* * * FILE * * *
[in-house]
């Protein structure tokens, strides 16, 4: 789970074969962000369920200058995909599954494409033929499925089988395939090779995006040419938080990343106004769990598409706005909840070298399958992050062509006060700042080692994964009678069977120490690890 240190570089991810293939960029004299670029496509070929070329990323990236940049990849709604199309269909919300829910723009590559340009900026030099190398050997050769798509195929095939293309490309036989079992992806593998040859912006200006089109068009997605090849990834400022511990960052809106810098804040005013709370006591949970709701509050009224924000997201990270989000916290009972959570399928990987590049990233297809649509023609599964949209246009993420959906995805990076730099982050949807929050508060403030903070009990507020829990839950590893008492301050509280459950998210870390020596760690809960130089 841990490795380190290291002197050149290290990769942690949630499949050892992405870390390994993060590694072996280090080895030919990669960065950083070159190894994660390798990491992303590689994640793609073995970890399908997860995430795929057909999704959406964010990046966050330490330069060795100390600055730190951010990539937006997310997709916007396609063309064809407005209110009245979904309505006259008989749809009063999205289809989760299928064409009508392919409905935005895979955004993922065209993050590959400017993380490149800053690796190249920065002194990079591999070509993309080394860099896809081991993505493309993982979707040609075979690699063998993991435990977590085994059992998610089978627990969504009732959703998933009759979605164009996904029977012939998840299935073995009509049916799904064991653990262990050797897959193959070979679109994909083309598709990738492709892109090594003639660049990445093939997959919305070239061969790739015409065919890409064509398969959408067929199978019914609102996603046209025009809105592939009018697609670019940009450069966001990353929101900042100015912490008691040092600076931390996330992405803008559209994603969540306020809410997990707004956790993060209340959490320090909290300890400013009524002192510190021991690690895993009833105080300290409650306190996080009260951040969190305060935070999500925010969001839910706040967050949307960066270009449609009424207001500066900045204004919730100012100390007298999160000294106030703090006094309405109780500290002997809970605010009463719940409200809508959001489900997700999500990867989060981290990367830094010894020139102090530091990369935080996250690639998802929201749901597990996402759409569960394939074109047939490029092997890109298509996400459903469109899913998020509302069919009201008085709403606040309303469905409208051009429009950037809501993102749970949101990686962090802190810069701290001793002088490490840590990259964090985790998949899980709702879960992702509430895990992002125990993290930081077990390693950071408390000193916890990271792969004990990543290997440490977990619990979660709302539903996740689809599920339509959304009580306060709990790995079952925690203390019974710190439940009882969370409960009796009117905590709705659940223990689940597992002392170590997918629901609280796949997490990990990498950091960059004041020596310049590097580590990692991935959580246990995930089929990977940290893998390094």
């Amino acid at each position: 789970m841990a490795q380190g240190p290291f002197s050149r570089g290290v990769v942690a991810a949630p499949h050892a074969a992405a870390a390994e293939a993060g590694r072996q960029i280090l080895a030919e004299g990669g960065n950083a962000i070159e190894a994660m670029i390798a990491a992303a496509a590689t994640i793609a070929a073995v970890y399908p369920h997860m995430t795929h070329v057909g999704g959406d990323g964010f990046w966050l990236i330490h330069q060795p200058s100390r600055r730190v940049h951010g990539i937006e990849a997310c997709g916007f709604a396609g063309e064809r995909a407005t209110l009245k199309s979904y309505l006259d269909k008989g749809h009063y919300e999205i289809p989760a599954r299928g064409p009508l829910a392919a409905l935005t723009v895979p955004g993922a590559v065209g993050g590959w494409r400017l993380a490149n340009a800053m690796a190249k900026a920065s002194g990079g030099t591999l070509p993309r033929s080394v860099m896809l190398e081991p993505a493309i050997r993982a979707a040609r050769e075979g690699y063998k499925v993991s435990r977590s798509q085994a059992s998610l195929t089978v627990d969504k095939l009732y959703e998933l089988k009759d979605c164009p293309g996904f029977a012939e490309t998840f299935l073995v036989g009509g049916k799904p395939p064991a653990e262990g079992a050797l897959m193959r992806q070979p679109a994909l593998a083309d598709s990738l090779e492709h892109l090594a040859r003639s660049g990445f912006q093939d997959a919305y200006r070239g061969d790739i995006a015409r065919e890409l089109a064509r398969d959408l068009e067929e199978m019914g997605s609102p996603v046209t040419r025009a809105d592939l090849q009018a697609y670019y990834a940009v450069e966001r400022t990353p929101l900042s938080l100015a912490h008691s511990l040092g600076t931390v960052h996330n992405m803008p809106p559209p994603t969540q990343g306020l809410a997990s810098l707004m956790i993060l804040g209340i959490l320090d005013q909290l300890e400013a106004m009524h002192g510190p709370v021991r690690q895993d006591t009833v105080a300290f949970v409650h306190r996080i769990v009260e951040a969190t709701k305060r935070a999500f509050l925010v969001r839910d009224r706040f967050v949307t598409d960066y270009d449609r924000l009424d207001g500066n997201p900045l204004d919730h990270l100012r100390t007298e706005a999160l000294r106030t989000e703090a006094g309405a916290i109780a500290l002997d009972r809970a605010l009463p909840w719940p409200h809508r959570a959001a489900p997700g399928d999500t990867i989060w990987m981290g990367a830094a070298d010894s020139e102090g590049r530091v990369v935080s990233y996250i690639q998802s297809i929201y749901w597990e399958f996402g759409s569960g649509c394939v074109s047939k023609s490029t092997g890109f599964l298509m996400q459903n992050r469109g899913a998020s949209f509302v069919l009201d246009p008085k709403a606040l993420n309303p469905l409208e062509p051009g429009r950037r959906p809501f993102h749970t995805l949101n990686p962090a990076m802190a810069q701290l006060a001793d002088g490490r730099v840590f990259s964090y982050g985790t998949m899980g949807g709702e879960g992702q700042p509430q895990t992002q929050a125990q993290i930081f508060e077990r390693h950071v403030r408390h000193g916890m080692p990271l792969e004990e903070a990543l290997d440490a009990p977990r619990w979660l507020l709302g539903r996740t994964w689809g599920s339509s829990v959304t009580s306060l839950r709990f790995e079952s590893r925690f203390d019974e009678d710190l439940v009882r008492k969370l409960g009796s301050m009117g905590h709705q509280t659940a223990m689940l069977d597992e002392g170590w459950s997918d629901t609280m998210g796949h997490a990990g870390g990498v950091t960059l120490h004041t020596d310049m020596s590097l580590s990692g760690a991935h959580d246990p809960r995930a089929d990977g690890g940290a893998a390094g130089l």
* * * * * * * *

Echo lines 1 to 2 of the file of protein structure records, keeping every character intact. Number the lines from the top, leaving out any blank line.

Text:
[in-house]
């Protein structure tokens, strides 16, 4: 789970074969962000369920200058995909599954494409033929499925089988395939090779995006040419938080990343106004769990598409706005909840070298399958992050062509006060700042080692994964009678069977120490690890 240190570089991810293939960029004299670029496509070929070329990323990236940049990849709604199309269909919300829910723009590559340009900026030099190398050997050769798509195929095939293309490309036989079992992806593998040859912006200006089109068009997605090849990834400022511990960052809106810098804040005013709370006591949970709701509050009224924000997201990270989000916290009972959570399928990987590049990233297809649509023609599964949209246009993420959906995805990076730099982050949807929050508060403030903070009990507020829990839950590893008492301050509280459950998210870390020596760690809960130089 841990490795380190290291002197050149290290990769942690949630499949050892992405870390390994993060590694072996280090080895030919990669960065950083070159190894994660390798990491992303590689994640793609073995970890399908997860995430795929057909999704959406964010990046966050330490330069060795100390600055730190951010990539937006997310997709916007396609063309064809407005209110009245979904309505006259008989749809009063999205289809989760299928064409009508392919409905935005895979955004993922065209993050590959400017993380490149800053690796190249920065002194990079591999070509993309080394860099896809081991993505493309993982979707040609075979690699063998993991435990977590085994059992998610089978627990969504009732959703998933009759979605164009996904029977012939998840299935073995009509049916799904064991653990262990050797897959193959070979679109994909083309598709990738492709892109090594003639660049990445093939997959919305070239061969790739015409065919890409064509398969959408067929199978019914609102996603046209025009809105592939009018697609670019940009450069966001990353929101900042100015912490008691040092600076931390996330992405803008559209994603969540306020809410997990707004956790993060209340959490320090909290300890400013009524002192510190021991690690895993009833105080300290409650306190996080009260951040969190305060935070999500925010969001839910706040967050949307960066270009449609009424207001500066900045204004919730100012100390007298999160000294106030703090006094309405109780500290002997809970605010009463719940409200809508959001489900997700999500990867989060981290990367830094010894020139102090530091990369935080996250690639998802929201749901597990996402759409569960394939074109047939490029092997890109298509996400459903469109899913998020509302069919009201008085709403606040309303469905409208051009429009950037809501993102749970949101990686962090802190810069701290001793002088490490840590990259964090985790998949899980709702879960992702509430895990992002125990993290930081077990390693950071408390000193916890990271792969004990990543290997440490977990619990979660709302539903996740689809599920339509959304009580306060709990790995079952925690203390019974710190439940009882969370409960009796009117905590709705659940223990689940597992002392170590997918629901609280796949997490990990990498950091960059004041020596310049590097580590990692991935959580246990995930089929990977940290893998390094």